• Discovered that Cameroonians generally don’t like to swim in the ocean—not even the Camerooninas that LIVE ON A TROPICAL BEACH.
  • Ate something resembling carbonara. (Don’t know if I can adequately explain how excited I was to see carbonara on the menu—and my enthusiasm was only dampened slightly upon discovering they made it with spam.)
  • Celebrated 6 months in country! 
  • Realized I have ringworm.

 

 

A Little (Civil Un)Rest and Relaxation March 6, 2008

Filed under: *Daily — thats what she said @ 12:02 am

So last week all of the chauffers (all they guys who drive the buses that make up the main form of transport between citys, as well as taxi drivers within the cities) went on strike. I asked Yannick why, and he said to protest rising petrol prices. Which totally made sense. And then he said because they were “mad about bjoihaghlgha changes to the ajfladjd constitution asogahldhfadhfal”. Or at least that’s what I heard. Probably thats not exactly what he said. “What?” I said—“The chauffers are on strike because of the consitution? That makes no sense to me.” Yannick said, “Tu vois un peu?” (“You see a little?”) That is his response every time he says something totally freaking crazy to me and I look at him like I have no idea what he’s talking about. Because I have no idea what he’s talking about.

Let me interrupt my ravings to give a little background about the whole ‘constitutution’ thing. Paul Biya, the current president of Cameroon, has been president for 25 YEARS. 25! And now he wants to make a change to the constitution that will allow him to stay in office just a little bit longer. And people are a little upset about that—you know how these underclasses can be so demanding. So while it makes sense to me that someone might protest his plans, the fact that it was the bus drivers seemed a little weird to me. In fact, my closing comment to Yannick was “Ce paye est tres bizarre. Tu vois un peu?”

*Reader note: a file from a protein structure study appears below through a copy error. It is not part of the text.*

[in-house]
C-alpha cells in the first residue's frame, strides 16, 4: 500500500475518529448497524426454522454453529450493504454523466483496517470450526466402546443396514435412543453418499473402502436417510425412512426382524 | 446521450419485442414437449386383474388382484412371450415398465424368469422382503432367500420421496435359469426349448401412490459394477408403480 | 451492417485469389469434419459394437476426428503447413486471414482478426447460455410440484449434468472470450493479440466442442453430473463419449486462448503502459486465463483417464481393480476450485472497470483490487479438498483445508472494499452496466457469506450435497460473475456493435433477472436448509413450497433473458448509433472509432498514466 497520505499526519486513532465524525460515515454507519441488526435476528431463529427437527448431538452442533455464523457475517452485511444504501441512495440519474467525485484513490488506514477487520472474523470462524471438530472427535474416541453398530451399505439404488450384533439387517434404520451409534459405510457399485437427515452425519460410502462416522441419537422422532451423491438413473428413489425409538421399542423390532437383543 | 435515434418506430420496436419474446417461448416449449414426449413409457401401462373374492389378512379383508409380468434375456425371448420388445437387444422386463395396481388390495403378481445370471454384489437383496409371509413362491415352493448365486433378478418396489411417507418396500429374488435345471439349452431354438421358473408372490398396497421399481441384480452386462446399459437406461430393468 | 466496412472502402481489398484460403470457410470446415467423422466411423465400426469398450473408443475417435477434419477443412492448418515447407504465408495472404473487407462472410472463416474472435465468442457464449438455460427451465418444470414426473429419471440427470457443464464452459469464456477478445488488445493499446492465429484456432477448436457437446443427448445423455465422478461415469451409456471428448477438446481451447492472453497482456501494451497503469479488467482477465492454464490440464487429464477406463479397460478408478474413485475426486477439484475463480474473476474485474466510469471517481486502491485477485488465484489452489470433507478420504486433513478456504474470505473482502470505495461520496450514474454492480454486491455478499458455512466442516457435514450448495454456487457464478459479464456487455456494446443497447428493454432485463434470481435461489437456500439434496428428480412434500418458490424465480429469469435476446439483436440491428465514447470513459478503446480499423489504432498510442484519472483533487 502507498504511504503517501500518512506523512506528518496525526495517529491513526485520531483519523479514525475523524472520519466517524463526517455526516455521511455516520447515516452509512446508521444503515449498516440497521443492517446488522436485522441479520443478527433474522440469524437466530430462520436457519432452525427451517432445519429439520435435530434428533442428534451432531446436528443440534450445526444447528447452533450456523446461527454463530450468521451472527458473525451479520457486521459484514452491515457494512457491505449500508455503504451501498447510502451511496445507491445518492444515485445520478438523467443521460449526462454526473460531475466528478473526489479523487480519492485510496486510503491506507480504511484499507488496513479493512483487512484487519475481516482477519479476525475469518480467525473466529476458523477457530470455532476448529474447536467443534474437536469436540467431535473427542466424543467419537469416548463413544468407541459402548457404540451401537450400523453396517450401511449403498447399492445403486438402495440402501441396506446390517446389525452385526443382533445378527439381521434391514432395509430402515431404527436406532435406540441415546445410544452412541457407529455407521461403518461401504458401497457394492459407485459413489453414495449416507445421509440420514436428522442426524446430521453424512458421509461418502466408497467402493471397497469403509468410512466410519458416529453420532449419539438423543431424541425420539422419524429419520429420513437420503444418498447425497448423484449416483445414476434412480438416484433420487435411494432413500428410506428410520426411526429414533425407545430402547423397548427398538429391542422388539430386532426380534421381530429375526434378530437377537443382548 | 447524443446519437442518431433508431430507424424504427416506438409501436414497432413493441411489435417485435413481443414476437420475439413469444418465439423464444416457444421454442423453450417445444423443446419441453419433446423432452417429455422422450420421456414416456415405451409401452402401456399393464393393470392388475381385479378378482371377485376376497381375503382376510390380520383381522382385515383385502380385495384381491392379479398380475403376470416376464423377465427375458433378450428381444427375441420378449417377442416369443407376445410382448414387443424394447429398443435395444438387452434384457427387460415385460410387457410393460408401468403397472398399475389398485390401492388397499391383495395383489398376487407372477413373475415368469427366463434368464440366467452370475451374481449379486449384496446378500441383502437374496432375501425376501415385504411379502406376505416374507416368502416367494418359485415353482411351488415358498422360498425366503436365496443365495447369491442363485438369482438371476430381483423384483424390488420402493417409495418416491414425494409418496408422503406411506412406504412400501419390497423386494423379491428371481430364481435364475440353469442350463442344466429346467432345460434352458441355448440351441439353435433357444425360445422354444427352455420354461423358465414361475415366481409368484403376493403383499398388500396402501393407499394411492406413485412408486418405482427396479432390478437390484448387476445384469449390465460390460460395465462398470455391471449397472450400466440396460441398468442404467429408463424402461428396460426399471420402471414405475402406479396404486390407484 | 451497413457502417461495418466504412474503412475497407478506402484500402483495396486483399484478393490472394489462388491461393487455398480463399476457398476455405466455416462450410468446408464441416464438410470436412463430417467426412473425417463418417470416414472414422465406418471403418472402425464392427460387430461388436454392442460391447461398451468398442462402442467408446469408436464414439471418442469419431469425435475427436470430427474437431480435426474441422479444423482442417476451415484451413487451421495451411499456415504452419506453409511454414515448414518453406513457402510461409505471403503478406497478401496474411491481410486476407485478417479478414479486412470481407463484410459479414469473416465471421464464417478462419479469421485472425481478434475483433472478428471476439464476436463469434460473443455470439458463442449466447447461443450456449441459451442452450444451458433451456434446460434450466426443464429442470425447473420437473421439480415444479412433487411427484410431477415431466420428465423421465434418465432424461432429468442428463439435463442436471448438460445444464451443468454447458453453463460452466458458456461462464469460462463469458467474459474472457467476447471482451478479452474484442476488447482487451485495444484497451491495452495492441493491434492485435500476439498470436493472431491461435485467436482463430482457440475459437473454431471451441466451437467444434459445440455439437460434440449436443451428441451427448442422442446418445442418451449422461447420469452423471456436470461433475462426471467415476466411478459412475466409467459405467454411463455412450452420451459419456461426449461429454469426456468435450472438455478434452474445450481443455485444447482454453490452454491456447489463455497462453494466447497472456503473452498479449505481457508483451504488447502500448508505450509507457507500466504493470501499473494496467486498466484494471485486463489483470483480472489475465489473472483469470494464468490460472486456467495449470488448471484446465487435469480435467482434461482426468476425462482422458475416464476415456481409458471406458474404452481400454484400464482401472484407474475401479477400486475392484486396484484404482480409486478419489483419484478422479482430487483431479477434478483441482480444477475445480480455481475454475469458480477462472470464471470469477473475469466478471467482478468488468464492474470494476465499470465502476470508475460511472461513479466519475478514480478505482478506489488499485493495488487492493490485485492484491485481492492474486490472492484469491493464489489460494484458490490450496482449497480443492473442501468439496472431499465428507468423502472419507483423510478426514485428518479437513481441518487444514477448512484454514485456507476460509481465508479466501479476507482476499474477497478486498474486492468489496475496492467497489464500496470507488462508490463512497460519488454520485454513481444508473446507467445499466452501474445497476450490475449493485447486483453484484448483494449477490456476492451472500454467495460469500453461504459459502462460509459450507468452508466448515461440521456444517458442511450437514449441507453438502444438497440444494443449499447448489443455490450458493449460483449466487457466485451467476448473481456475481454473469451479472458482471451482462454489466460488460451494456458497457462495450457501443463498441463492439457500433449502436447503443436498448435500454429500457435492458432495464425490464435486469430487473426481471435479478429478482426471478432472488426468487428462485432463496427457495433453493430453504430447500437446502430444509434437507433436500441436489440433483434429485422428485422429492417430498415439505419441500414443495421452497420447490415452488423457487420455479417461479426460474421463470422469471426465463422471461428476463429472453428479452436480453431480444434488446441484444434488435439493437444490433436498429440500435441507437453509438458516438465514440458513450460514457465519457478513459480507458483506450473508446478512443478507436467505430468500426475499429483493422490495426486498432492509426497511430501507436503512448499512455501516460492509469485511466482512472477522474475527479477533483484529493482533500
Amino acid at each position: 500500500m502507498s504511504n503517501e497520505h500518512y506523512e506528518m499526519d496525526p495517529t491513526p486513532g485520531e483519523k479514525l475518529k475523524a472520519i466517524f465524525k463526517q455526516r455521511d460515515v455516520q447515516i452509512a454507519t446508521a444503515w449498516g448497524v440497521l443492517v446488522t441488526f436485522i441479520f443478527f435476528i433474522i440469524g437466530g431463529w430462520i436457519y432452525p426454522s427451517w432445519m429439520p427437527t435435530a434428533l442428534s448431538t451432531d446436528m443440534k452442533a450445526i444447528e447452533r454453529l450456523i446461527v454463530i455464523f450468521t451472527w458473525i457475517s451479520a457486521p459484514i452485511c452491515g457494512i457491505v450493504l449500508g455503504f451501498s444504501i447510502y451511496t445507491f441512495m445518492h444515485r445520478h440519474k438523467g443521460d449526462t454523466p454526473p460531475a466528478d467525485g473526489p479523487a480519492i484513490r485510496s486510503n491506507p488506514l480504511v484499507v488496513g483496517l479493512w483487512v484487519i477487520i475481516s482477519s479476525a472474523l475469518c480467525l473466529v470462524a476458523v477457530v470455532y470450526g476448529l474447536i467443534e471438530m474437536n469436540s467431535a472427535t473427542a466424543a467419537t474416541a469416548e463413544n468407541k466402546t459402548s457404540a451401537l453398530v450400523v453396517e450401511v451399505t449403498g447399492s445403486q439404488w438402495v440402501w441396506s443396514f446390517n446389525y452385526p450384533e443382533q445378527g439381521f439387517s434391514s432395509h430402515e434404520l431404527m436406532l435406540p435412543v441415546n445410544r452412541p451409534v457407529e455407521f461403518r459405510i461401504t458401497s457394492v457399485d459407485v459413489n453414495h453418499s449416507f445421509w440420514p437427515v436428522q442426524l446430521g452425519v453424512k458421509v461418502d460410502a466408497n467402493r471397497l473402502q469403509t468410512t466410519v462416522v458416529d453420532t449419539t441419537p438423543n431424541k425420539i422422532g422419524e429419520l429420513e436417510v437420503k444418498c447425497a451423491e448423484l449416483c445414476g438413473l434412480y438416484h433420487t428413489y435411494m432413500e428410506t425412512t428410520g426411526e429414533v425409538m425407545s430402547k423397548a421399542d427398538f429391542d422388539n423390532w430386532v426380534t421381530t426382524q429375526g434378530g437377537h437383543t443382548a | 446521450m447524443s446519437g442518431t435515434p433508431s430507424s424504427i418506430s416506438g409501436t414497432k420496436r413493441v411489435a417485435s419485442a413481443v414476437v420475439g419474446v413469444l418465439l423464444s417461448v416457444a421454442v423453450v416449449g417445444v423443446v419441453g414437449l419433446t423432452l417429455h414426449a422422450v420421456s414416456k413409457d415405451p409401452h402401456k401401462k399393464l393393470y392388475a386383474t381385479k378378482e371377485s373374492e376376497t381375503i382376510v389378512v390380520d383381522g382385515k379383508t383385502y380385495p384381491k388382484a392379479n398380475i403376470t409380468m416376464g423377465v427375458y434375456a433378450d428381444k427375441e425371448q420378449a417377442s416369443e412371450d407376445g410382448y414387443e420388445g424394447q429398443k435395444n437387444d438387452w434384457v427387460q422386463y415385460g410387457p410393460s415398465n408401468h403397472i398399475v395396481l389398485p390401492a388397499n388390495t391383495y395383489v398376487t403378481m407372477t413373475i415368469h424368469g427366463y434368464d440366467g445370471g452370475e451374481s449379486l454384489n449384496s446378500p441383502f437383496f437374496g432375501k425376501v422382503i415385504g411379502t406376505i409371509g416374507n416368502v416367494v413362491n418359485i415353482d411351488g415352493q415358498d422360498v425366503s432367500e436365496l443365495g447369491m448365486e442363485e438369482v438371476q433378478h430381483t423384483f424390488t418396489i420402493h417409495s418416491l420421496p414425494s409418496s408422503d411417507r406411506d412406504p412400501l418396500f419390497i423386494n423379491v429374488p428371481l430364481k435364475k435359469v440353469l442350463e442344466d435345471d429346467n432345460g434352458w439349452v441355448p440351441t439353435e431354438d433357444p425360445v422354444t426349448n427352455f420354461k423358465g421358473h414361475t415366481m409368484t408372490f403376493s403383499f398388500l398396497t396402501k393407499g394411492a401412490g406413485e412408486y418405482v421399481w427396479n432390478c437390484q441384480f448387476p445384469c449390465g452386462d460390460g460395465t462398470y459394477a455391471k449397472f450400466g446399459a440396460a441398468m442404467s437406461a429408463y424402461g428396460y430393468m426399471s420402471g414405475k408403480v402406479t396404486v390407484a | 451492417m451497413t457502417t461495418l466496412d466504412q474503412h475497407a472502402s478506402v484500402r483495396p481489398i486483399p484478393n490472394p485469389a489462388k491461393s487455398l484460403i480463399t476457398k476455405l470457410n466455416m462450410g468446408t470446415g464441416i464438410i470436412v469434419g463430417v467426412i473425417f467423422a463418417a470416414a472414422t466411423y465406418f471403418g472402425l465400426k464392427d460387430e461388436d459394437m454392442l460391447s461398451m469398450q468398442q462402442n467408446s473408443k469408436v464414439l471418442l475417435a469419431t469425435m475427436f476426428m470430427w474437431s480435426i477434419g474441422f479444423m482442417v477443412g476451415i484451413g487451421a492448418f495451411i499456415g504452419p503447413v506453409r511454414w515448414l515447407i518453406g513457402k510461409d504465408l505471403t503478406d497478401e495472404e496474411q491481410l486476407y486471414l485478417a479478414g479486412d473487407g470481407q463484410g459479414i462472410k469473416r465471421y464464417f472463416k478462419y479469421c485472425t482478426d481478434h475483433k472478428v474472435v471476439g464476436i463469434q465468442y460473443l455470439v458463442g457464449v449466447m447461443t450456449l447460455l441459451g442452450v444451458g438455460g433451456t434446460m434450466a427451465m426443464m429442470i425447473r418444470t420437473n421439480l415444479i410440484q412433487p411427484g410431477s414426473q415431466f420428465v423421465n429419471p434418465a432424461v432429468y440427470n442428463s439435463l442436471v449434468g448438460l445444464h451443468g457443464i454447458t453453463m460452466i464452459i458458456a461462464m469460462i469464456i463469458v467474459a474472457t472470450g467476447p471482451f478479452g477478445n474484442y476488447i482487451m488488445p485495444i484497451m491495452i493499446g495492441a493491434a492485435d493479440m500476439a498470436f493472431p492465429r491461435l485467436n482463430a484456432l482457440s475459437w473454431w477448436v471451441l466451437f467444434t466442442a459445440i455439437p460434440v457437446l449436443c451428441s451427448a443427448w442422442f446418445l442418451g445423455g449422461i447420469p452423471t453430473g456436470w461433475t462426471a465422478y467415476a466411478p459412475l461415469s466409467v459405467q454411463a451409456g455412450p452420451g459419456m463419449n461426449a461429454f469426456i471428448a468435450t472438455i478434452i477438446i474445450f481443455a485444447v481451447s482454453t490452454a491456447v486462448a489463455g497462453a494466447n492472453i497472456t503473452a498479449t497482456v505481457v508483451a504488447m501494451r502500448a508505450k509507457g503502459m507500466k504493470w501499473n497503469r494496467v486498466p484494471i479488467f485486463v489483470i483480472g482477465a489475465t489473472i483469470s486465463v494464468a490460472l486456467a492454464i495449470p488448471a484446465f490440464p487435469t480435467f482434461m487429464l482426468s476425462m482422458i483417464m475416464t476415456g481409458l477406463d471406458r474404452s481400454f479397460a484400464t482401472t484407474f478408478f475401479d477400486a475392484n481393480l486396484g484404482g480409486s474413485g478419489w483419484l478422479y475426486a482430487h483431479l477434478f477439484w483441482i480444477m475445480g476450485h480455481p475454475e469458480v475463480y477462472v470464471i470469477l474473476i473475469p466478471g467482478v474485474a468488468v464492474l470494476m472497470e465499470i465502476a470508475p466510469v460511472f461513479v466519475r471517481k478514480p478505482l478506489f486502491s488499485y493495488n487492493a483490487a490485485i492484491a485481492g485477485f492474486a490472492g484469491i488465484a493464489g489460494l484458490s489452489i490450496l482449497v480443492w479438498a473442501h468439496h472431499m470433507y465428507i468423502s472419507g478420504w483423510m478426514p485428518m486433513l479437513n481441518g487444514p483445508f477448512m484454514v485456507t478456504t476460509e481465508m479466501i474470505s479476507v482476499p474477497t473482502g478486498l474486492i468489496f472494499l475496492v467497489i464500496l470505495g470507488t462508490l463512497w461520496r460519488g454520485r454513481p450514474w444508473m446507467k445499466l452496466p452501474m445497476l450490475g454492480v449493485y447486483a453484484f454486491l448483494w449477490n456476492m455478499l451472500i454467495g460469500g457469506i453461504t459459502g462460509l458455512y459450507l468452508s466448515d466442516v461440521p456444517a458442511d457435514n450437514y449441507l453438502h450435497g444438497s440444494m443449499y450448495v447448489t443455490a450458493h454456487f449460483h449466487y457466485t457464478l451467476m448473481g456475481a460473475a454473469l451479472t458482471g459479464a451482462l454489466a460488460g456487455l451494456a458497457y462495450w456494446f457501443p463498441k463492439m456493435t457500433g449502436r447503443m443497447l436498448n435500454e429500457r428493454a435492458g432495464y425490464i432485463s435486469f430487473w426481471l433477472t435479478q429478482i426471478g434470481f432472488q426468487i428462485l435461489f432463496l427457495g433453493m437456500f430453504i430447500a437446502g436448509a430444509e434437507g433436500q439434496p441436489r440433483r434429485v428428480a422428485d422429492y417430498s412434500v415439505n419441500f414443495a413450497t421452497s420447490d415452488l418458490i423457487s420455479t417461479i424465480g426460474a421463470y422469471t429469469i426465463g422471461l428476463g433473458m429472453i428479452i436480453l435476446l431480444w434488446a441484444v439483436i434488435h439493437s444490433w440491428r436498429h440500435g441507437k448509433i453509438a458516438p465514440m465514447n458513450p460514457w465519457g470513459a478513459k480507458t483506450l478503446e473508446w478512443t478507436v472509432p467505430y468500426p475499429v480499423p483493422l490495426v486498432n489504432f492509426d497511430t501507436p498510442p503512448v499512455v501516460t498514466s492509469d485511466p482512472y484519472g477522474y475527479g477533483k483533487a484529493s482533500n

So, for a while there the country was in uproar. Only, not the part of the country immediately surrounding me. No, in the South Province it was pretty much life as usual—I read a lot and ate copious amounts of popcorn, and occasionally went to meetings to talk about malaria and stuff. I tried to ask why people weren’t striking in the South, and got a couple of answers. Mostly people said it was because “Paul Biya is from the South. Tu vois un peu?” Umm, no. I perfer to think that, like the Irish and college freshman, the people of the South would rather drink beer then do just about anything else. I can’t really blame them. But things seems to have calmed down now. I’m not sure why, or if they will become un-calm again any time in the near future—but I’ll be on my porch reading if you need me.

* * *

In other news pretty much everything I’ve been doing for the last three months that might roughly be defined as ‘work’ seems to be falling apart. Meetings are postponed, or attened by like, four surly 15 year olds. My trips to the hospital on vaccinations days for ‘observation’ have pretty much turned into me making mental bets about which babies will pee as soon as their dipers come off. It’s an exciting life I lead. But! Somehow I feel refreshed and motivated and ready to start anew—this time with my new found wisdom! I am a Peace Corps Volunteer! I’ve got optimism coming out of my…! Right. Possibly some other things come out of there too. Anyway.

I’m going to reform (Re-form? Form again? I don’t mean change, I mean demolish and start from the beginning—just so we’re clear) two clubs—one for girls and one to train peer educators. I’m going to make people apply because I think its good to ensure motivation and because I like to feel powerful. And I will be starting that water project out in the village soon (though I’m using the Cameroonian definition of ‘soon’, which means any time between now and 2010) so, in spite of my incompetence, things are moving along. I think. Tu vois un peu?